That speaks volumes to those who are researching and pondering corruption, manipulation and intimidation tactics being deployed in manufactured housing. See our detailed report linked immediately below that walks new readers through the importance of “enhanced preemption” form the vantagepoint of Congress, lawmakers, and both the Manufactured Housing Institute (MHI) circa 2003 and the Manufactured Housing Association for Regulatory Reform (MHARR) consistently throughout.
We’ve previously highlighted the submission by the Manufactured Housing Association for Regulatory Reform – which are found at the link here as a download or can be found on their website at this link below. I’ve not seen any yet that are nearly as thorough as theirs. That said, while I will reference MHARR in my comments, it will include other links too, plus my own take on the issue. Hopefully that will be ready by Monday noonish.
There is useful data from the various manufactured housing state associations. But by failing to say “enhanced preemption” and explaining in their comments the importance of that verbiage, they’ve arguably watered down and missed their strongest point.
Our industry’s mantra could be fairly simple.
- Years of nonprofit, university, state and federal level research has demonstrated that the reality of manufactured homes confounds the claims that have for too long stigmatized the industry.
- There are good laws that are already part of the federal statutes that after careful research by Congress were passed into law.
- Those laws were passed by widely bi-partisan margins. One law was signed by a Democratic president the other by a Republican president.
- Those good laws established both consumer protections and one was specifically described by several lawmakers as an affordable housing law.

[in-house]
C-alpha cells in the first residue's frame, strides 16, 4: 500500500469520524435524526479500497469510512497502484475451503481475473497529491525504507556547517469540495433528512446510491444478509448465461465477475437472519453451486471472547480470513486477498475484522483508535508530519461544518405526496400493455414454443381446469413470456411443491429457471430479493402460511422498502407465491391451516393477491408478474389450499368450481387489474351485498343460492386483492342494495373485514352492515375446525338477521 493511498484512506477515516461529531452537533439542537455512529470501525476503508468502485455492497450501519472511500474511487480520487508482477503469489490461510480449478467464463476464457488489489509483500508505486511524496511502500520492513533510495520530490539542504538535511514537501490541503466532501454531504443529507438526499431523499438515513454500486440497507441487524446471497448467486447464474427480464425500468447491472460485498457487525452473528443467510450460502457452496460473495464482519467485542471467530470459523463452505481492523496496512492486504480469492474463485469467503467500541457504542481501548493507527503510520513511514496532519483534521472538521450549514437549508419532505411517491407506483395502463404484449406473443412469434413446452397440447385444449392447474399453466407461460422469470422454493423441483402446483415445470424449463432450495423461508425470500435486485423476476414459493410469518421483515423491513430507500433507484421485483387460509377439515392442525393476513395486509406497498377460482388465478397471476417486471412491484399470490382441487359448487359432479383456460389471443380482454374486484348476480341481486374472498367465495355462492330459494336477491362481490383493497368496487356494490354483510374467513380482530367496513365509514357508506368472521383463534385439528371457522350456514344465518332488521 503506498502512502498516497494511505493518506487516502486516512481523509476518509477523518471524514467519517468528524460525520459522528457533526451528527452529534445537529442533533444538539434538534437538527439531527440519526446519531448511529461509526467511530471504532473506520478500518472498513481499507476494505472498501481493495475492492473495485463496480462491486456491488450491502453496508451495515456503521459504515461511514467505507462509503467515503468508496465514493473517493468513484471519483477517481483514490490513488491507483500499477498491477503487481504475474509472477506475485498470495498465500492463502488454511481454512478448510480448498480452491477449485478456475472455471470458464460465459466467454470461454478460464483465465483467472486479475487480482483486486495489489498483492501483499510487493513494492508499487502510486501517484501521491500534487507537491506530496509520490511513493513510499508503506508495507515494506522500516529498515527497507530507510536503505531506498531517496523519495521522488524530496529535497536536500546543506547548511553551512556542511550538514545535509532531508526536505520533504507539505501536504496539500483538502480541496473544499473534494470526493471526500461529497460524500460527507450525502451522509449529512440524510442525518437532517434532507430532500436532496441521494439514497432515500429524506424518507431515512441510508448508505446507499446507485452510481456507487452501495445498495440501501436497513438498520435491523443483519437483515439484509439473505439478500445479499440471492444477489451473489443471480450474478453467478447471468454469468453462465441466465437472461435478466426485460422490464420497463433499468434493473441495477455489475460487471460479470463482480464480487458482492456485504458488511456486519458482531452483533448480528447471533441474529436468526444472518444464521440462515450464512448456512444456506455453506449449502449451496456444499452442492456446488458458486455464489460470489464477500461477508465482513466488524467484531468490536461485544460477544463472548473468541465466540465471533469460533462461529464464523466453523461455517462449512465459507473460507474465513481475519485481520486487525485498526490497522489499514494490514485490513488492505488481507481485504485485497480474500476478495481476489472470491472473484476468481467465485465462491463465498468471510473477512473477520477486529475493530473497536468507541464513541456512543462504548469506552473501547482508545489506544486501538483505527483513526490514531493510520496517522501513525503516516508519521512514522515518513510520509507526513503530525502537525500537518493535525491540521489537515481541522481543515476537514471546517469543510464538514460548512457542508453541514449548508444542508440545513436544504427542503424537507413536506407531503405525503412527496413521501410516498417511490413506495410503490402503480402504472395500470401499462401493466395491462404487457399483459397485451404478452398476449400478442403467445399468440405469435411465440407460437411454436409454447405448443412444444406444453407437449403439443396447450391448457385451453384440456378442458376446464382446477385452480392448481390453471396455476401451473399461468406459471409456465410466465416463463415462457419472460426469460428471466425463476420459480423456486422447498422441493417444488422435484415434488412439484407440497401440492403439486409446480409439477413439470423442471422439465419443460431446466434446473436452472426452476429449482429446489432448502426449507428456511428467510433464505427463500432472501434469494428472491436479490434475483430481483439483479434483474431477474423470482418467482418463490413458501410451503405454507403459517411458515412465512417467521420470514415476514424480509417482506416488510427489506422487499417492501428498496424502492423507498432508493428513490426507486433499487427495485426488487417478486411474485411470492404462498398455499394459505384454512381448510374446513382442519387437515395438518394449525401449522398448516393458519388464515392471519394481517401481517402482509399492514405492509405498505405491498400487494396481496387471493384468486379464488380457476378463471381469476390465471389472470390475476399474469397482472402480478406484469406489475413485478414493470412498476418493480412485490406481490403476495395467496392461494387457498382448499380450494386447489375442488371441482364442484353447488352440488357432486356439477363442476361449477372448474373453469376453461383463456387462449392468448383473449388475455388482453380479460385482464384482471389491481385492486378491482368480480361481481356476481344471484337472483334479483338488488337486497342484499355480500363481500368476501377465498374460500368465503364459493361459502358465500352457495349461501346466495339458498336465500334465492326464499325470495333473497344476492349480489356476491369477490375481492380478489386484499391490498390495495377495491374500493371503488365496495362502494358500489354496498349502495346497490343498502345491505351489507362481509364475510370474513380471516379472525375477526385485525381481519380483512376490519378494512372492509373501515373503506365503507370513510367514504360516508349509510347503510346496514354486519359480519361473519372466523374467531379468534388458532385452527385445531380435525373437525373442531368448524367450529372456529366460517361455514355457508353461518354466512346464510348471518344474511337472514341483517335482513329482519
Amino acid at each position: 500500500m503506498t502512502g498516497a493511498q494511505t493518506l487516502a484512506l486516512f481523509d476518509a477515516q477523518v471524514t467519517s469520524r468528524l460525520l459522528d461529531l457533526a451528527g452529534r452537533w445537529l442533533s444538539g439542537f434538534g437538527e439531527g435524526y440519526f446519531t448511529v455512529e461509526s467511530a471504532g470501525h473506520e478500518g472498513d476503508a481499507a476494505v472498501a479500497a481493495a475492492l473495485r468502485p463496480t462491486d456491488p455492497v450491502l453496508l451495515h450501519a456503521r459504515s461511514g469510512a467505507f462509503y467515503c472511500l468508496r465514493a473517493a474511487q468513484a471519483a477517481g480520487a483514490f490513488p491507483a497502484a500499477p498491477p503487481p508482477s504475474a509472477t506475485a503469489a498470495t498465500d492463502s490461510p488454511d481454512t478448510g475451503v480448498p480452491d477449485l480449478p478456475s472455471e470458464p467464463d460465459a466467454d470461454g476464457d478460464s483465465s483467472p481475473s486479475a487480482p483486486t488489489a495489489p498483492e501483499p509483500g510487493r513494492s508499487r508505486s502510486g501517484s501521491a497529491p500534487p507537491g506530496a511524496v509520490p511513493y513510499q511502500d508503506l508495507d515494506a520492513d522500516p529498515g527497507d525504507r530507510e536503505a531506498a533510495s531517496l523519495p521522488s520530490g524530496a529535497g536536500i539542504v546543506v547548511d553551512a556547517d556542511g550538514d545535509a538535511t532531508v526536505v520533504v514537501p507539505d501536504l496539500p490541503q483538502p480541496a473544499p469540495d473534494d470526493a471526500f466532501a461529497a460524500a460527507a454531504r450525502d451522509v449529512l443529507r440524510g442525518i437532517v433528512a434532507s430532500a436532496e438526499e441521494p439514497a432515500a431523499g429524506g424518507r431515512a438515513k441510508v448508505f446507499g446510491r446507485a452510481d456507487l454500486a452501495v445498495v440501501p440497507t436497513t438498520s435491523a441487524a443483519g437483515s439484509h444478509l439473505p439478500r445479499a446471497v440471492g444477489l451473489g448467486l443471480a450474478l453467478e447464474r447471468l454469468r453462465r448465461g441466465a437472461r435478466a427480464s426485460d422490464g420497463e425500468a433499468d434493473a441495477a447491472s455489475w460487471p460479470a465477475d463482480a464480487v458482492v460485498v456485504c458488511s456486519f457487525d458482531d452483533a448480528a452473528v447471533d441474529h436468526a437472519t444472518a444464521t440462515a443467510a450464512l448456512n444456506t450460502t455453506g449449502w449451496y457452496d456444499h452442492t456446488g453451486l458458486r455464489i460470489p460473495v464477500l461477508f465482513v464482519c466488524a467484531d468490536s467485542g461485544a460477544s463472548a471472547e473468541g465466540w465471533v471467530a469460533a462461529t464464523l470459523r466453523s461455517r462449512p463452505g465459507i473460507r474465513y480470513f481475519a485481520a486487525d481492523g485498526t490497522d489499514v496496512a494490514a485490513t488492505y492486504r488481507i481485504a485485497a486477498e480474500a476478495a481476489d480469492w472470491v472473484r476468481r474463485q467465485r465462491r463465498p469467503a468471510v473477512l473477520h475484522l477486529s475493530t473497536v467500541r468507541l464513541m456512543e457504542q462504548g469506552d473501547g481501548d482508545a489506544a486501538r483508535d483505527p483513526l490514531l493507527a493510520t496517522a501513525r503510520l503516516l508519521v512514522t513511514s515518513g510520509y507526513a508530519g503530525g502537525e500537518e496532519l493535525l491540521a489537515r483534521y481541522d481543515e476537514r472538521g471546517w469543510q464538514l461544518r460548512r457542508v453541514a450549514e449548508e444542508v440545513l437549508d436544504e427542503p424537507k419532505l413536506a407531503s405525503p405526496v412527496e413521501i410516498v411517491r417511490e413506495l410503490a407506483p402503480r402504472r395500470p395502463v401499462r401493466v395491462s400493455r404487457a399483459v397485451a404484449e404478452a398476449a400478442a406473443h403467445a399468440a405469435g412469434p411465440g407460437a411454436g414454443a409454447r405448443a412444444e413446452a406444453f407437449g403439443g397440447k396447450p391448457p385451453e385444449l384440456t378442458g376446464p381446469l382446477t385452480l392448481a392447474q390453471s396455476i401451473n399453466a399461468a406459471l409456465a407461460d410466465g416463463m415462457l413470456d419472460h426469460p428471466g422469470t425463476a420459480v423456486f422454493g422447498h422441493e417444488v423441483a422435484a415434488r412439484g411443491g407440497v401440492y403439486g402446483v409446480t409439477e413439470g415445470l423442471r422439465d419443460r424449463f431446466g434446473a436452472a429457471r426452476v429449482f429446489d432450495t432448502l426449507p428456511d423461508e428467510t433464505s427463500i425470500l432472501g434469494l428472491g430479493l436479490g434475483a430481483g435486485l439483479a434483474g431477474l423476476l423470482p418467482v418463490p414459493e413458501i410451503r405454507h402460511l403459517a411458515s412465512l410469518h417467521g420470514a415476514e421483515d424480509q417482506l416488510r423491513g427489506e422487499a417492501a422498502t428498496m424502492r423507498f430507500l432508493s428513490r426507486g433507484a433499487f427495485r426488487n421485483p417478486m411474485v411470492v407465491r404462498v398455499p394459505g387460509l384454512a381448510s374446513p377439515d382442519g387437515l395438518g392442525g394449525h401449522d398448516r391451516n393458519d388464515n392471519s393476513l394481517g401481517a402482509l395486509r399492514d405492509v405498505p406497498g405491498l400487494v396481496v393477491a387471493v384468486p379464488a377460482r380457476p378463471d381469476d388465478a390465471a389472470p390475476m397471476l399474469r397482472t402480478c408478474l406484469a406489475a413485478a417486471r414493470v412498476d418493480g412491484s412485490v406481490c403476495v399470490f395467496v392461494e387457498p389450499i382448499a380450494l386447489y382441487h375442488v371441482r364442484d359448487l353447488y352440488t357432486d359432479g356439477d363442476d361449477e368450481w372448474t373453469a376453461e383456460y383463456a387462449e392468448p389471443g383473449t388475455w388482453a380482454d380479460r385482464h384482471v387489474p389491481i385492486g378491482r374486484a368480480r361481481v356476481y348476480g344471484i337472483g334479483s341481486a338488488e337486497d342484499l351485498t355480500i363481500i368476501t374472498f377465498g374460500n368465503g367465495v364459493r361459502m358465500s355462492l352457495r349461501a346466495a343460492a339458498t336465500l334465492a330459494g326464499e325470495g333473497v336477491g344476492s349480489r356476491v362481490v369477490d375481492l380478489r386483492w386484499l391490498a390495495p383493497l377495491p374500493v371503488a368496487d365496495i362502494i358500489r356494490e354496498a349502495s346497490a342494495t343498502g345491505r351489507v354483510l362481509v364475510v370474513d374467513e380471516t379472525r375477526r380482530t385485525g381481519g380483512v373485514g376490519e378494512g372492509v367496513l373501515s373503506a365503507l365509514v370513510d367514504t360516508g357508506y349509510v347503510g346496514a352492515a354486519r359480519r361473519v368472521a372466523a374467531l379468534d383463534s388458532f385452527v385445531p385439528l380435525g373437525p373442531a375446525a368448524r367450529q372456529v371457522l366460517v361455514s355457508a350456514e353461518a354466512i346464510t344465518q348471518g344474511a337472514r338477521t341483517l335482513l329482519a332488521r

- So why aren’t those good laws being enforced? If public officials are failing to enforce good laws, why aren’t they being held accountable?
- Are public officials working at some level in tandem with special interests to benefit a few at the cost of the many?
- The law should be fully enforced. Those who have arguably thwarted the law should be investigated and when appropriate, charged with whatever crimes they have committed. Because homelessness and rising un-affordability in housing is harming the nation and its most vulnerable citizens.
- Where black hat behavior exists on the part of certain individuals and/or companies, they should be investigated and charged with whatever violations are appropriate. To protect the citizenry, those investigations should be announced, much like the probes into big tech have been announced.
Rephrased, those manufactured housing state executives have weakened their own case that they could have made had they stated the importance and laid out the history of “enhanced preemption.” In days gone by, at least some state executives were not so scared to speak up on that point. One example is shown below. It is followed by quote that provides an explanation on why federal enhanced preemption matters in this issue. Because we don’t need years of more studies or new laws. The solutions are known. The laws exist.
MHProNews has not yet submitted its comments letter, but between those bullets above and an outline that is linked here, readers can find resources and possible thoughts useful in making your own case to the White House Council on removing barriers to affordable housing. See Part IV of that report for some tips.